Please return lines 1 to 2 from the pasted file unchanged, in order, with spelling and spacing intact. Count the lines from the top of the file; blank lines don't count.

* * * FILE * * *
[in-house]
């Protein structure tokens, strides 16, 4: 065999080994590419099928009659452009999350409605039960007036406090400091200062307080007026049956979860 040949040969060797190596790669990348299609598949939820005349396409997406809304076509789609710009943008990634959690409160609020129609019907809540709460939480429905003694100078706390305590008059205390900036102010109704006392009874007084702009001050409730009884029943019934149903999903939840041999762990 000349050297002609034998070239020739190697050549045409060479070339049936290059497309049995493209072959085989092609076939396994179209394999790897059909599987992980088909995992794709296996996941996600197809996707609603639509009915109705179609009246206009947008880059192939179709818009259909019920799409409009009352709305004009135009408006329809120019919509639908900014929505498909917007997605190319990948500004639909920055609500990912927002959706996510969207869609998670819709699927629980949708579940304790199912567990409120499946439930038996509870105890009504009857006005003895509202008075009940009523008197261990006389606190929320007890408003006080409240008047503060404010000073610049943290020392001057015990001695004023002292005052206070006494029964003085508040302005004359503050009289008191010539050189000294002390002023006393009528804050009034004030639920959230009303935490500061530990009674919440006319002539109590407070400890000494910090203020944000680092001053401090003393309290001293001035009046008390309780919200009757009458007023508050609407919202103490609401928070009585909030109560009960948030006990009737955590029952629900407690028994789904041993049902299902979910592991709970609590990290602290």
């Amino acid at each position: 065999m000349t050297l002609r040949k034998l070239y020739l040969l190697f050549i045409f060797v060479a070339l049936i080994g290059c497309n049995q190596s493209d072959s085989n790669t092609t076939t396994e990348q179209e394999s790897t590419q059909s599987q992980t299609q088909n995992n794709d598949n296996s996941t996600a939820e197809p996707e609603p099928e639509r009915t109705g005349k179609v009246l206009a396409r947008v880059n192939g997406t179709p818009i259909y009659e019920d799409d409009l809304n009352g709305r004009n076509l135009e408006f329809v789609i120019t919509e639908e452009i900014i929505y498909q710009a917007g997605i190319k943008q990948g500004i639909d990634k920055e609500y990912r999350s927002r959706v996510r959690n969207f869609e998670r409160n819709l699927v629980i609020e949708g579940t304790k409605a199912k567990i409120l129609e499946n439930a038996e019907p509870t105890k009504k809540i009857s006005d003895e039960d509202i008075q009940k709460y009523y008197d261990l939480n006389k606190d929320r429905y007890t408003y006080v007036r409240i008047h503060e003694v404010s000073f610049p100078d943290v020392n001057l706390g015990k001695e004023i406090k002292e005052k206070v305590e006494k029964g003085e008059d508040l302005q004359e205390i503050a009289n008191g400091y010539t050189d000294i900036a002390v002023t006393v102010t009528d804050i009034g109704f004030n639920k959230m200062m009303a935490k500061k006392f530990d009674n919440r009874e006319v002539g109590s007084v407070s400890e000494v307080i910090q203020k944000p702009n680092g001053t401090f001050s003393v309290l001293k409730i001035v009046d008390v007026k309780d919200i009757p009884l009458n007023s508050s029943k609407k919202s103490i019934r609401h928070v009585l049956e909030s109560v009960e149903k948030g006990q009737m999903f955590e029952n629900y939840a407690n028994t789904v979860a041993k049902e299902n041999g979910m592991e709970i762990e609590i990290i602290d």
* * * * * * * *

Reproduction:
[in-house]
């Protein structure tokens, strides 16, 4: 065999080994590419099928009659452009999350409605039960007036406090400091200062307080007026049956979860 040949040969060797190596790669990348299609598949939820005349396409997406809304076509789609710009943008990634959690409160609020129609019907809540709460939480429905003694100078706390305590008059205390900036102010109704006392009874007084702009001050409730009884029943019934149903999903939840041999762990 000349050297002609034998070239020739190697050549045409060479070339049936290059497309049995493209072959085989092609076939396994179209394999790897059909599987992980088909995992794709296996996941996600197809996707609603639509009915109705179609009246206009947008880059192939179709818009259909019920799409409009009352709305004009135009408006329809120019919509639908900014929505498909917007997605190319990948500004639909920055609500990912927002959706996510969207869609998670819709699927629980949708579940304790199912567990409120499946439930038996509870105890009504009857006005003895509202008075009940009523008197261990006389606190929320007890408003006080409240008047503060404010000073610049943290020392001057015990001695004023002292005052206070006494029964003085508040302005004359503050009289008191010539050189000294002390002023006393009528804050009034004030639920959230009303935490500061530990009674919440006319002539109590407070400890000494910090203020944000680092001053401090003393309290001293001035009046008390309780919200009757009458007023508050609407919202103490609401928070009585909030109560009960948030006990009737955590029952629900407690028994789904041993049902299902979910592991709970609590990290602290």